Lymphedema is a condition that affects some breeds more than others although any dog can develop the problem. It is a condition that negatively impacts a dog's lymphatic system which results in fluid retention and swelling in certain sites on their bodies. The fluid which is called lymph, circulates throughout a dog's lymphatic system and contains white blood cells. It tends to collect in certain areas and more especially in the subcutaneous fat found in a dog’s body.
As previously mentioned some breeds are more predisposed to inheriting congenital types of the disorder than other breeds and this includes the following:
When the fluid accumulates in certain parts of the body forming oedemas, it does not cause a dog any pain, but it pits when pushed in with a finger and this depression vanishes if a thickening of connective tissue occurs. A dog's legs swell up which happens when puppies are first born or soon after during the following few months. One or several of a dog's limbs may be affected with the swelling beginning at the lower part of a leg before slowly moving further up a limb. In certain instances, a dog might become lame and they could also experience pain and discomfort on an affected limb.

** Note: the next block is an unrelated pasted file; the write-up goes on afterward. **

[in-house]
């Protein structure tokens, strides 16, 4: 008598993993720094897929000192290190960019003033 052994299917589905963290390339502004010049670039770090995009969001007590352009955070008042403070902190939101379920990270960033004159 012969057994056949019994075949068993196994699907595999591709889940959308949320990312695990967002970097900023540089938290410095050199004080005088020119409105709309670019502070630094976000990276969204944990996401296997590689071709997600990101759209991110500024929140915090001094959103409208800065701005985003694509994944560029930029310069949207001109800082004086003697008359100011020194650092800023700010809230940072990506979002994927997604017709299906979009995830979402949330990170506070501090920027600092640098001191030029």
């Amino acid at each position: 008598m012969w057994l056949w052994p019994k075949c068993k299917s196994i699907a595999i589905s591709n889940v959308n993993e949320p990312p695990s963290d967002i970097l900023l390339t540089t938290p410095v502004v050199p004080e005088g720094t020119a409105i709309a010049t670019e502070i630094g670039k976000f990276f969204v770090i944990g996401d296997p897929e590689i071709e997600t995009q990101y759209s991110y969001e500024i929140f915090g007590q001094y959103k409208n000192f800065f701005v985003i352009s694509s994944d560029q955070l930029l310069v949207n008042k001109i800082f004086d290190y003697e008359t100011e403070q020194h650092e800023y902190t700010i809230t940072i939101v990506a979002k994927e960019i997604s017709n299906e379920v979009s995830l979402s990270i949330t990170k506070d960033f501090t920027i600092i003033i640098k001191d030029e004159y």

There are congenital and hereditary forms of the condition which sees puppies being born with lymphedema. The problem is caused when a dog's lymphatic system does not develop as it should which could include for the following reasons:
However, there could be other underlying causes which could include the following:
A vet would need to have a dog's full medical history and be told how the onset of their symptoms first started. They would carry out a full examination and may well recommend carrying out the following tests to determine whether a dog has inherited the disorder:
With this said, the most effective test a vet would be able to carry out on a dog suspected of suffering from lymphedema is called a lymphography which allows a vet to better see what area is most affected by the condition when they view the X-rays.
For the moment, there is not cure for lymphedema in dogs. However, a lot of research is being undertaken with an end goal being to better understand which treatments might be the most effective at treating dogs with the condition. In some instances, pressure bandages and certain antibiotics have been useful when used long-term on certain dogs. Sadly, even complete rest and massaging affected limbs does not alleviate the problem and although there are several surgical procedures available for dogs with lymphedema, they have not proved to be that effective.
As previously mentioned, there is no cure nor is there a proven effective treatment for the condition. As such, a vet would treat any secondary problems that may arise as a result of a dog suffering from lymphedema which includes them being lame. If a dog suffers from a very severe case of lymphedema, it could prove fatal, but there have been reports of puppies making a full recovery when they experienced a pelvic limp involvement.